With the US Army soon facing a surplus of hundreds of thousands of Humvees, Textron Systems has developed a set of upgrades that will extend the life of the iconic vehicles that it hopes will save lives as well.
Textron unveiled its Survivable Combat Tactical Vehicle (SCTV), which puts a monocoque hull and v-shaped onto existing vehicles, at the AUSA expo.
"This is basically a big brother of a Humvee," said Jonathan Dalrymple, vice president of business development with Textron Systems' marine and land systems unit. The modifications come in five kits, which the customer can hand pick for their preferred vehicle, but all five need to be installed before a vehicle can be properly called an SCTV.
The SCTV also sits higher off the ground, boasts a more powerful motor and brakes to accommodate the added weight, and has angled sides to help deflect rocket propelled grenades.
"For those being used in or near combat operations, they need some sort of extra survivability in this day and age, whether it be from an underbelly threat or a ballistic threat from the sides," Dalrymple said.
Initially, Textron plans on marketing around 10,000 units of the SCTV, which comes in ten different 10 configurations, to 25 foreign countries that may already have Humvees. In most of its configurations, the SCTV does not feature a weapon, making it easier to share with allies without worrying about upsetting the regional arms balance.
"The US State Department does not consider this lethal equipment," he said.
The Colombian army is testing three SCTVs, and could possibly invest in around 40 additional upgrades to its existing Humvee fleets, he said.
Another likely buyer is Ukraine, which has an obvious need for survivable transports, he said.
"In places where we have seen our partners going into the fight, or getting near to the fight in a school bus, now they can receive Excess Defense Article Humvees free of charge from the United States government. a And for a nominal cost, they can have a survivable piece of equipment to get their soldiers to and from the fight and in some cases fight in this vehicle," he said.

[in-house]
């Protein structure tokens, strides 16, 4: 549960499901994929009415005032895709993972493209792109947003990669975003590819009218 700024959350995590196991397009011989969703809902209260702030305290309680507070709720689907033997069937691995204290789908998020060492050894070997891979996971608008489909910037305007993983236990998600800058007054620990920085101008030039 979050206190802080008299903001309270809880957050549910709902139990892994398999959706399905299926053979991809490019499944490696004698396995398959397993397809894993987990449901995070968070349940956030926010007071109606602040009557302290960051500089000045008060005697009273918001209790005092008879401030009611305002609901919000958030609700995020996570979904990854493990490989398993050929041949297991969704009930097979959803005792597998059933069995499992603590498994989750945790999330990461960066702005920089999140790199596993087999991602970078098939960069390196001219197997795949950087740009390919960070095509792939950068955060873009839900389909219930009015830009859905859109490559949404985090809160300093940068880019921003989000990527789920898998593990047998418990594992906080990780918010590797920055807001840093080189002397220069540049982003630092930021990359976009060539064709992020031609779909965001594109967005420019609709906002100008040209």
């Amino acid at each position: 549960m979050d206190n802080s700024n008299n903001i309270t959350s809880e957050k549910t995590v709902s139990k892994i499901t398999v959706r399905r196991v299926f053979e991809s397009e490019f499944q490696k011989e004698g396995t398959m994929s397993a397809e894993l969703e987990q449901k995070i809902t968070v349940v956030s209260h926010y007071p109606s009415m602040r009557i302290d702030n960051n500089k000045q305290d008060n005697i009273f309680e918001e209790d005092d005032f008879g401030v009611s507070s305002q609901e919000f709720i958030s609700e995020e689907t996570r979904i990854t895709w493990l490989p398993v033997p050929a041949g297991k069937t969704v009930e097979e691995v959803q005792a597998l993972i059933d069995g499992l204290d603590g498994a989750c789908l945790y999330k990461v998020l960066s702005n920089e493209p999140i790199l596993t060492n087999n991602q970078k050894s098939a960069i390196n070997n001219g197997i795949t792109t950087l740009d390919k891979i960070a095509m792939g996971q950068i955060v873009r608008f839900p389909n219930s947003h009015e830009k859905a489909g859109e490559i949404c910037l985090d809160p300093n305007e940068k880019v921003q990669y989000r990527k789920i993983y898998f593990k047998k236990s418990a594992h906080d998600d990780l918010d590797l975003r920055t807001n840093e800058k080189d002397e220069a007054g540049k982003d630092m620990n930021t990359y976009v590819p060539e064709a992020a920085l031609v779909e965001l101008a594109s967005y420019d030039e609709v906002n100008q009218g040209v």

Dalrymple declined to specify how much it would cost a customer to modify a Humvee into an SCTV, but noted that it is more than $150,000 cheaper for a similarly survivable MRAP.
While some of the tweaks, like a powerful air conditioner and heating system absent from the Humvee, seem designed to make the vehicle more comfortable for its occupants, like a powerful air conditioner and heating system absent from the Humvee, safety is the driving factor behind numerous changes, he said. Those include run-flat tires, moving the battery and fuel cells away from the crew compartment, as well as a soft, thermal guard liner under the roof and blast attenuating seats.
"We're covering up all the sharp edges we possibly can in the interest of crew safety," he said.
Textron can perform the modifications in the buyer's country, so long as they can provide a garage to work in. The company can install the upgrades itself, or can teach local technicians to do them.
"Even a basic, two- or three- or four-stall maintenance center, is going to be enough to perform this upgrade," Dalrymple said.
In August, the US Army announced that Oshkosh had won the contract for the Joint Light Tactical Vehicle, worth an estimated $30 billion, to build the Humvee replacement. Lockheed Martin has protested the decision, with a decision due in December. Delivery is expected to start in 2018 and continue through 2040.